In his election victory speech in November 2016, Trump asserted, “I will be president for all Americans.” We now see that his words and his deeds are, too often, hypocritical and disingenuous.
The latest flap involves Trump retweeting anti-Muslim propaganda videos posted by Britain First, a British ultranationalist hate group. British Prime Minister Theresa May characterized this fringe group as seeking “to divide communities by their hateful narratives that peddle lies and stoke tensions.” Meanwhile, the former head of the Ku Klux Klan, David Duke, praised Trump’s actions.
Continue reading “Trump Normalizing Hate and Islamophobia”
by Jonathan Krall
In Grassroots Alexandria, we’ve spent nearly a year fighting for the idea that Democracy thrives when people participate, that there is more to Democracy than the partisans and the professionals, and that Democracy is rewarding. But mostly, it sometimes seems, we’ve been fighting Fascism. Personally, I’ve learned more about Fascism than I ever wanted to know, and I’m glad I have. The more I learn, the more I see how far we’ve gone in that direction. On Thanksgiving Day, 2017, I am thankful that we still live under Democracy.
Continue reading “Thankful for Democracy”
by Sharon Solorzano
The Vulnerable Communities team met this week to view and discuss the documentary “13th,” which researches the dramatic rise of prison populations since 1970. The film exposes the disturbing racism and profiteering behind imprisonment; in fact, according to the NAACP, “African Americans are incarcerated at more than 5 times the rate of whites.”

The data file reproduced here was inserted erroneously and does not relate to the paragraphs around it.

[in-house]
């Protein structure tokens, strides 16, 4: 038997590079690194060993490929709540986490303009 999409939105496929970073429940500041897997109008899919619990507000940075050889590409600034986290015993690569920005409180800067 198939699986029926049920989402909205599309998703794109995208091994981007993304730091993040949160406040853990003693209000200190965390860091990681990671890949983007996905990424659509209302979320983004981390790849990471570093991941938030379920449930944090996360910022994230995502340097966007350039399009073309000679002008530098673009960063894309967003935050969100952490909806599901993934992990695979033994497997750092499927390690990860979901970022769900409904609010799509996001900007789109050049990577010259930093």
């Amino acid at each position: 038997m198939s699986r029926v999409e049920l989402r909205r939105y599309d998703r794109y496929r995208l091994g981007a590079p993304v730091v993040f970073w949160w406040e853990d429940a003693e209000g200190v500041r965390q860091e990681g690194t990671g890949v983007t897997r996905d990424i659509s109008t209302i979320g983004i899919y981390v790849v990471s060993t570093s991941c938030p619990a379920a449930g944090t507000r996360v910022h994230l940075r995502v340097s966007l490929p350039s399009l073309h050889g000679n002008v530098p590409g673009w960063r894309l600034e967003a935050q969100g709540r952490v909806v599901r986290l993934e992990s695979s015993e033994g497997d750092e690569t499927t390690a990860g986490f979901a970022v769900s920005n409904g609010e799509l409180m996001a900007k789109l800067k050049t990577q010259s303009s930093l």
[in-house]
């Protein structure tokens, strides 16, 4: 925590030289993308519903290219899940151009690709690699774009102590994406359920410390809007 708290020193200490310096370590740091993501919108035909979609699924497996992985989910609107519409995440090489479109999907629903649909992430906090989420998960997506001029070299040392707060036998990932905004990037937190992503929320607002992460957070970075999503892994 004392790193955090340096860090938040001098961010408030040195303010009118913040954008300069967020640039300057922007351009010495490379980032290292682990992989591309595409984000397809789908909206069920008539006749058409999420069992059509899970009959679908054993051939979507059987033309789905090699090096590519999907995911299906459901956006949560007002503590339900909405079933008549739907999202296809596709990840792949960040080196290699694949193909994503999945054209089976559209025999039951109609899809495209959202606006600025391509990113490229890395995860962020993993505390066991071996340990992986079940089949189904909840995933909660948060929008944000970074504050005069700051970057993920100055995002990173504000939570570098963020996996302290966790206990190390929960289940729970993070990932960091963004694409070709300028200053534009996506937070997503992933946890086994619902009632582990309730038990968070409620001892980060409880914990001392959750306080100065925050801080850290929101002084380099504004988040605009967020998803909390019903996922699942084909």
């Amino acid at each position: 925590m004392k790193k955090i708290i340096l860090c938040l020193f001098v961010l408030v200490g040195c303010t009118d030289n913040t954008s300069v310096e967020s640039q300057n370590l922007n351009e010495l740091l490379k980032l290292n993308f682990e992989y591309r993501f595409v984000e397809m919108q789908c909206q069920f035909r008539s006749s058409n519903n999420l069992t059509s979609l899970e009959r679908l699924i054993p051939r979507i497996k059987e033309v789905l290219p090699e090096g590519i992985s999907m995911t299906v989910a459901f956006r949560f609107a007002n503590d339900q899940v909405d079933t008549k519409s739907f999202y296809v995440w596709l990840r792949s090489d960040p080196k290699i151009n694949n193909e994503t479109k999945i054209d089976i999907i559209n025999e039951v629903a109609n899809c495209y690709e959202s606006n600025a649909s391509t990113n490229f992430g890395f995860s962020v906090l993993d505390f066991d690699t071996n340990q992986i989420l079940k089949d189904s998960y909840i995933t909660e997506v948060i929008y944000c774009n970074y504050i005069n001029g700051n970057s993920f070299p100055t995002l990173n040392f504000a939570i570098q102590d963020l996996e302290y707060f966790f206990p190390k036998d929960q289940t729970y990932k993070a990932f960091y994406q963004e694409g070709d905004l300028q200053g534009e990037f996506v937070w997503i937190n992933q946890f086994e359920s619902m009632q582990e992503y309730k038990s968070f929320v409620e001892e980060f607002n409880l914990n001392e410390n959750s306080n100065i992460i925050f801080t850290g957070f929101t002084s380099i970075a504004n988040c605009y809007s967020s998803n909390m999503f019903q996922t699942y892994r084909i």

I expressed frustration that the film educated us, yet left us lacking in direction for what we could do. Jonathan Krall countered that Grassroots Alexandria is doing something about it, by backing Restorative Justice and Data Transparency Initiatives in the City of Alexandria.
What is Restorative Justice, and why should we care in Grassroots Alexandria? Restorative Justice is an educational philosophy that:
“…empowers students to resolve conflicts on their own and in small groups, and it’s a growing practice at schools around the country. Essentially, the idea is to bring students together in peer-mediated small groups to talk, ask questions, and air their grievances. For the growing number of districts using restorative justice, the programs have helped strengthen campus communities, prevent bullying, and reduce student conflicts. And the benefits are clear: early-adopting districts have seen drastic reductions in suspension and expulsion rates, and students say they are happier and feel safer.” Continue reading “Why Restorative Justice Matters”